Missing in Service

With apologies to Raymond Chandler…..


Business was slow. Slower than the LAA Portal when you need to process a CRM 14, whatever that means. But for me it meant no new cases to investigate, no philandering husbands to catch at it and no dough coming through the the bank accounts. I needed a change in fortune. I had rent to pay at the end of the month and the bank were threatening to foreclose on me. 

Let me introduce myself. I am Thomas Dix, Private Invesitgator. There, you can see me, feet up on my desk, watching Harriet the office cat give herself the once over, licking herself clean like a hitman removing his prints from the smoking gun.  But that’s the only action there was in the office , no clients, no phonecalls, no new files, no old files, just me and the cat, just Tom Dix and Harry. 

My office is on a typical street in Midtown. First floor above one of those coffee and deli places that are on every street corner. A real mom and pop outfit. The two of them had been doling out food to the heaving masses ever since they came here from Poland. Mr and Mrs Gregowicz, although that wasn’t a catchy name for a business. And my stomach gurgled like a slow draining bath as I caught a sniff of the signature dish wafting up the stairs. It was hard to beat one of the steak slices from Greg’s. 

Right at that moment I heard the outer office door go. Then silence. The type of silence that tells you something bad is about to walk into your life. The sort of silence that fills the room in the moment before the Doc tells you how long you got left to live.

“Marcie!?!” I hollered, forgetting that I had to let the receptionist go when business got scarce. 

I dropped my feet from the desk as I heard a hand turn the handle on the door to my office. I thought I could smell fear in the air, then saw Harriet shoot me a guilty look before slinking off and I realised that wasn’t fear I could smell…..there was a reason Marcie called the cat “Dirty Harry”.

The door opened and in walked a woman. A woman who had legs all the way up to her ears, which briefly made me wonder where all her internal organs were at. She flashed me a smile that told me more about cosmetic dentistry than nature. 

“Tom Dix?” she asked, not waiting for an answer, “my name is Katie Rocquet. I’m a lawyer”… (that explained the pantsuit, I thought to myself)…”and I have case for you, if it is something you are interested in….”

I was interested the moment she said she had a case. A case meant money and I found money more interesting than Lord Harley’s ribbon collection. 

So Miss Rocquet explained that she wanted me to track something down for her. I made notes as she told me that some papers had gone missing. Her firm had been due to receive them last month from the prosecutor’s office but had never turned up. She had done what she could but couldn’t get her hands on them. And now she wanted my help.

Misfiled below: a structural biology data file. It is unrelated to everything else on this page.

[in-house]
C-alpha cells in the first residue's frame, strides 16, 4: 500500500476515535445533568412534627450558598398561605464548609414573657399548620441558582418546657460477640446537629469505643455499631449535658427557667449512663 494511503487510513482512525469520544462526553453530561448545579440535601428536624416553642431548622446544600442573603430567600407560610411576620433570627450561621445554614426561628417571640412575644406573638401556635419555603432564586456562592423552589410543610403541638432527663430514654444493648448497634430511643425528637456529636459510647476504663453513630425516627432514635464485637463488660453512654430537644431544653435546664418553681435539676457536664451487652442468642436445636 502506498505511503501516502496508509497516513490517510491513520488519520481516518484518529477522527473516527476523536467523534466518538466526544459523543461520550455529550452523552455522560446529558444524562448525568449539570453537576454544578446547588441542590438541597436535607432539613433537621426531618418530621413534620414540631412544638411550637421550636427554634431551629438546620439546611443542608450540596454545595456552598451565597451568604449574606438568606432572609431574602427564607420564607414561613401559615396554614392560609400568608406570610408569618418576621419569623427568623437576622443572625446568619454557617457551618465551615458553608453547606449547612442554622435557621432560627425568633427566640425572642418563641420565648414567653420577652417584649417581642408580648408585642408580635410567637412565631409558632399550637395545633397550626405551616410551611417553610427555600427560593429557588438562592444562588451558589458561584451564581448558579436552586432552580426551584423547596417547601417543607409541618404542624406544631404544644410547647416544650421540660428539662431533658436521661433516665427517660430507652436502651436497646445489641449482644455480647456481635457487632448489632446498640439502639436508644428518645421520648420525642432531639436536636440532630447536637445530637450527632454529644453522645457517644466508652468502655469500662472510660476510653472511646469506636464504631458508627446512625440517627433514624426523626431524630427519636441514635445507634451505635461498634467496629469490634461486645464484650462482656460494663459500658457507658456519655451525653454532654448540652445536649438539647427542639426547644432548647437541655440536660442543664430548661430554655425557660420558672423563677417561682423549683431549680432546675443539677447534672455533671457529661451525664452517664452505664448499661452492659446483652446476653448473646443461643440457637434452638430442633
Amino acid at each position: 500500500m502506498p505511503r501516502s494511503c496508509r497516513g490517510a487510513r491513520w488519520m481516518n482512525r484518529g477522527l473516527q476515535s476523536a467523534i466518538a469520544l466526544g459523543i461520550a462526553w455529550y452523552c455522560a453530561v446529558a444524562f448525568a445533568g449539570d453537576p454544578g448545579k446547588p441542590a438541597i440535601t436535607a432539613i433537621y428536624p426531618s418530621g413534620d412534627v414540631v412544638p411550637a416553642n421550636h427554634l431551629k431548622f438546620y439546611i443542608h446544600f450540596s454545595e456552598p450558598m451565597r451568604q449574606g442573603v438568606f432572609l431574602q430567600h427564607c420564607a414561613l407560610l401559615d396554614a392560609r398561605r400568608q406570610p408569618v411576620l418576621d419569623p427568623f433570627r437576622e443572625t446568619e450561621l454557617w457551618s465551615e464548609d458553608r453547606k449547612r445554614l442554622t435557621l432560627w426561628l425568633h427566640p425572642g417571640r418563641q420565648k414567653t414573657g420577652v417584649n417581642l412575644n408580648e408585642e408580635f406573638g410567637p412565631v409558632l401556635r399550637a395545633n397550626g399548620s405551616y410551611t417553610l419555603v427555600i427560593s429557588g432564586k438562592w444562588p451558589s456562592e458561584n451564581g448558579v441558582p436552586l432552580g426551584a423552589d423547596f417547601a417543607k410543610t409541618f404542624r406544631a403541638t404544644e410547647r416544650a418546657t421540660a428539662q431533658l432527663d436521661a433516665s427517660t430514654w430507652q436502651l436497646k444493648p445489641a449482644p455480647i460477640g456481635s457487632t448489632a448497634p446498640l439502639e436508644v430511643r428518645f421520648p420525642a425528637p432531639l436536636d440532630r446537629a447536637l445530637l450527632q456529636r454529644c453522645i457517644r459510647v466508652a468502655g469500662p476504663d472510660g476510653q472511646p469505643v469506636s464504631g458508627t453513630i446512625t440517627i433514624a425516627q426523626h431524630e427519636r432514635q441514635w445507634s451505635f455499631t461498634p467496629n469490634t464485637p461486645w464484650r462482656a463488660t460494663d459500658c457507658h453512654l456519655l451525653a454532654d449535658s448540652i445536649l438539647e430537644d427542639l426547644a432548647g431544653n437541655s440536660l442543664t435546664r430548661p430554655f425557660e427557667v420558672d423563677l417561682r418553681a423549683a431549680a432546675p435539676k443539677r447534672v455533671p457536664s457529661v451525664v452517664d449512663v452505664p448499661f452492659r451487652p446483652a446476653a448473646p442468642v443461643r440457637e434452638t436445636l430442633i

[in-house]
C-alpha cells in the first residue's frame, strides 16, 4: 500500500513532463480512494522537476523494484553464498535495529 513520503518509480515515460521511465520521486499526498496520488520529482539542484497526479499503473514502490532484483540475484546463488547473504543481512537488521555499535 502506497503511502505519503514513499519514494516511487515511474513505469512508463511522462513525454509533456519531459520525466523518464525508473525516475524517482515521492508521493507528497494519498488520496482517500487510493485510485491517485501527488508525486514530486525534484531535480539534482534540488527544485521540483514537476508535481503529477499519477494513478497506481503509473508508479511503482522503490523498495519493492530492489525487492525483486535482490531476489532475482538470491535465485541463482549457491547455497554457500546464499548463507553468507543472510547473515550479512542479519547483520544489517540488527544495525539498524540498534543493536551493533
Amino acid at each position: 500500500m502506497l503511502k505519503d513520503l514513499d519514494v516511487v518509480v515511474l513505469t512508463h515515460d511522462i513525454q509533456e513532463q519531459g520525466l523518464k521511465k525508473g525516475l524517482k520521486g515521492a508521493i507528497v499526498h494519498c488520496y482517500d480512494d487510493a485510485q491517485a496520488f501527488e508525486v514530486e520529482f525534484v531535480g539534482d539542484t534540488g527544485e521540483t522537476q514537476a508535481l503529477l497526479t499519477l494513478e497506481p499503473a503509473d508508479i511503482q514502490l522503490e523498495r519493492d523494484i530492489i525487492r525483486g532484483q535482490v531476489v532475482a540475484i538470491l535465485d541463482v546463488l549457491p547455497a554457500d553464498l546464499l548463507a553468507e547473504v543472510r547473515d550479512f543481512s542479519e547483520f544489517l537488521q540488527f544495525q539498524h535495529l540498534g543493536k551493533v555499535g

And help I could. 

Before the scent of her perfume had left my office I had my hat and my coat on and I was out of the door. This was going to be easy. You see, she had been able to give me the name of one of the police officers involved and I knew him back from my days on the job, before I left the force. 

As I stepped onto the street I pulled the collar of my mac up to my ears, the weather having turned colder than the inside of Mad Freddies’s heart. Mad Freddie had been the case that led me to leave behind my badge and become the freelancer I am now. Not many survived Mad Freddie, but that’s a different story. 

Right now I just needed to head down to the Precinct, have a word with my old buddy Kowalski and send Miss Rocquet the bill for my services. He was the officer in charge of the case. He would just give me a copy of the file and I could say “case closed” faster than well behaved boys and girls are made Judges. 

Of course, when I had been in the force I wasn’t based at this Precinct. We had a proper police station, not a portacabin in a shopping centre. But, you know, times change and austerity was what ran the show now.

Unfortunately austerity turned out to be a cheap son of a bitch because when I walked up the ramp to the prefab police station and put my hand on the door handle I found it locked. I swore under my breath and looked around for some clue as to what to do next. 

I am not a religious man but I don’t mind telling you that I asked the big fella for some help right then. I needed a dead end this early in the case like South Korea needed a nuclear armed meglomaniac neighbour.

“Just give me a sign” was my whispered prayer. 

And there it was, next to the door. A sign. An actual sign